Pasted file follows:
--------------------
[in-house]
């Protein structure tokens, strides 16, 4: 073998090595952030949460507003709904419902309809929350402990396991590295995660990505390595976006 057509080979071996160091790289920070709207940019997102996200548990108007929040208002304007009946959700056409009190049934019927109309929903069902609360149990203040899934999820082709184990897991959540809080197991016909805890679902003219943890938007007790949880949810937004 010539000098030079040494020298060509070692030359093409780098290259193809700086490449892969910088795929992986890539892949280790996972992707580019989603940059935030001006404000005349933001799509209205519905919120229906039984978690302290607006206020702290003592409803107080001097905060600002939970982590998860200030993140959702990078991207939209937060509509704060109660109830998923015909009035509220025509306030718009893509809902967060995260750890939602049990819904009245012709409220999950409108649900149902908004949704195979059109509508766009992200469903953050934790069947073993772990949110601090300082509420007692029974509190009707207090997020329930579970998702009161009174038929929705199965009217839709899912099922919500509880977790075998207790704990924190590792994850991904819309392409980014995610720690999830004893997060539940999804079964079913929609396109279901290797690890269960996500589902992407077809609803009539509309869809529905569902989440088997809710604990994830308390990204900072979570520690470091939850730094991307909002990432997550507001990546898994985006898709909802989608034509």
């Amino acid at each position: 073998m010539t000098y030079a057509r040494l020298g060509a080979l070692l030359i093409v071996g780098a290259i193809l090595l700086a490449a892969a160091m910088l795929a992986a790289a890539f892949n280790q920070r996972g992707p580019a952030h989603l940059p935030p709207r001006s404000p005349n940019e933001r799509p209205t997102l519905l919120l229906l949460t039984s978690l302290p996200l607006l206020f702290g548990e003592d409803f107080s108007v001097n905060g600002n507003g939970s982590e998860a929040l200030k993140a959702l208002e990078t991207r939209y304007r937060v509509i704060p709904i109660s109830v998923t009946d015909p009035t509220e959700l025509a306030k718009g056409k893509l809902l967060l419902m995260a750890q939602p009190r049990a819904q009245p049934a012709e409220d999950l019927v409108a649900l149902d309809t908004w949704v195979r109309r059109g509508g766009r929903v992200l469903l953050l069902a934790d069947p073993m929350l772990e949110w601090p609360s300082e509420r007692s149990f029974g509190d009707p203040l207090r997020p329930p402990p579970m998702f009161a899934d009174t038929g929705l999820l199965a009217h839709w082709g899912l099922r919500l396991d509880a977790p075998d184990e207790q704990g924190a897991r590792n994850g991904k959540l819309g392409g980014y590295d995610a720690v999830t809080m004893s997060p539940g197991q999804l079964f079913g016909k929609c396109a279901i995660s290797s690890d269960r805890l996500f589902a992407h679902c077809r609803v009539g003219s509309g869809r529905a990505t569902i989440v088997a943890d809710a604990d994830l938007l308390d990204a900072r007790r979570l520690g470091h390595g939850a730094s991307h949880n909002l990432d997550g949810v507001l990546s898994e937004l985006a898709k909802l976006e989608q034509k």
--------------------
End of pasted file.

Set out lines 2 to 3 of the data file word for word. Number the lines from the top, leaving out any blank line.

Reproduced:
């Protein structure tokens, strides 16, 4: 073998090595952030949460507003709904419902309809929350402990396991590295995660990505390595976006 057509080979071996160091790289920070709207940019997102996200548990108007929040208002304007009946959700056409009190049934019927109309929903069902609360149990203040899934999820082709184990897991959540809080197991016909805890679902003219943890938007007790949880949810937004 010539000098030079040494020298060509070692030359093409780098290259193809700086490449892969910088795929992986890539892949280790996972992707580019989603940059935030001006404000005349933001799509209205519905919120229906039984978690302290607006206020702290003592409803107080001097905060600002939970982590998860200030993140959702990078991207939209937060509509704060109660109830998923015909009035509220025509306030718009893509809902967060995260750890939602049990819904009245012709409220999950409108649900149902908004949704195979059109509508766009992200469903953050934790069947073993772990949110601090300082509420007692029974509190009707207090997020329930579970998702009161009174038929929705199965009217839709899912099922919500509880977790075998207790704990924190590792994850991904819309392409980014995610720690999830004893997060539940999804079964079913929609396109279901290797690890269960996500589902992407077809609803009539509309869809529905569902989440088997809710604990994830308390990204900072979570520690470091939850730094991307909002990432997550507001990546898994985006898709909802989608034509």
């Amino acid at each position: 073998m010539t000098y030079a057509r040494l020298g060509a080979l070692l030359i093409v071996g780098a290259i193809l090595l700086a490449a892969a160091m910088l795929a992986a790289a890539f892949n280790q920070r996972g992707p580019a952030h989603l940059p935030p709207r001006s404000p005349n940019e933001r799509p209205t997102l519905l919120l229906l949460t039984s978690l302290p996200l607006l206020f702290g548990e003592d409803f107080s108007v001097n905060g600002n507003g939970s982590e998860a929040l200030k993140a959702l208002e990078t991207r939209y304007r937060v509509i704060p709904i109660s109830v998923t009946d015909p009035t509220e959700l025509a306030k718009g056409k893509l809902l967060l419902m995260a750890q939602p009190r049990a819904q009245p049934a012709e409220d999950l019927v409108a649900l149902d309809t908004w949704v195979r109309r059109g509508g766009r929903v992200l469903l953050l069902a934790d069947p073993m929350l772990e949110w601090p609360s300082e509420r007692s149990f029974g509190d009707p203040l207090r997020p329930p402990p579970m998702f009161a899934d009174t038929g929705l999820l199965a009217h839709w082709g899912l099922r919500l396991d509880a977790p075998d184990e207790q704990g924190a897991r590792n994850g991904k959540l819309g392409g980014y590295d995610a720690v999830t809080m004893s997060p539940g197991q999804l079964f079913g016909k929609c396109a279901i995660s290797s690890d269960r805890l996500f589902a992407h679902c077809r609803v009539g003219s509309g869809r529905a990505t569902i989440v088997a943890d809710a604990d994830l938007l308390d990204a900072r007790r979570l520690g470091h390595g939850a730094s991307h949880n909002l990432d997550g949810v507001l990546s898994e937004l985006a898709k909802l976006e989608q034509k």